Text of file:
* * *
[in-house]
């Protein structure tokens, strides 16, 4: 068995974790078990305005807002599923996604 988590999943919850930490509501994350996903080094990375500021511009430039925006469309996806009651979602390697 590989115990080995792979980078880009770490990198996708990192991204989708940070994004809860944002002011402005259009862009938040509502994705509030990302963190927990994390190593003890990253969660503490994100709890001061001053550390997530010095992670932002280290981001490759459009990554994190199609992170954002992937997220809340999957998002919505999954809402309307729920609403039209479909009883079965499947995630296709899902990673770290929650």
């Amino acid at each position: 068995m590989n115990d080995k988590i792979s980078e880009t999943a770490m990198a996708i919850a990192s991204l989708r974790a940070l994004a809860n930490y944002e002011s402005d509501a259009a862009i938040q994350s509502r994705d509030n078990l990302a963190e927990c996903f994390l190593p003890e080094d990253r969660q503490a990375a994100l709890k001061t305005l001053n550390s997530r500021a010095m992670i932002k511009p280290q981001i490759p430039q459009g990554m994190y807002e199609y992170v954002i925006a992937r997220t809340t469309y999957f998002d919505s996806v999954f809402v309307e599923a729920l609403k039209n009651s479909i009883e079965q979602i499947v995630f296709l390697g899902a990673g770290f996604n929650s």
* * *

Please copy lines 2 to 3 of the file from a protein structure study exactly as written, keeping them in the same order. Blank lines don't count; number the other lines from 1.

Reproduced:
């Protein structure tokens, strides 16, 4: 068995974790078990305005807002599923996604 988590999943919850930490509501994350996903080094990375500021511009430039925006469309996806009651979602390697 590989115990080995792979980078880009770490990198996708990192991204989708940070994004809860944002002011402005259009862009938040509502994705509030990302963190927990994390190593003890990253969660503490994100709890001061001053550390997530010095992670932002280290981001490759459009990554994190199609992170954002992937997220809340999957998002919505999954809402309307729920609403039209479909009883079965499947995630296709899902990673770290929650």
């Amino acid at each position: 068995m590989n115990d080995k988590i792979s980078e880009t999943a770490m990198a996708i919850a990192s991204l989708r974790a940070l994004a809860n930490y944002e002011s402005d509501a259009a862009i938040q994350s509502r994705d509030n078990l990302a963190e927990c996903f994390l190593p003890e080094d990253r969660q503490a990375a994100l709890k001061t305005l001053n550390s997530r500021a010095m992670i932002k511009p280290q981001i490759p430039q459009g990554m994190y807002e199609y992170v954002i925006a992937r997220t809340t469309y999957f998002d919505s996806v999954f809402v309307e599923a729920l609403k039209n009651s479909i009883e079965q979602i499947v995630f296709l390697g899902a990673g770290f996604n929650s």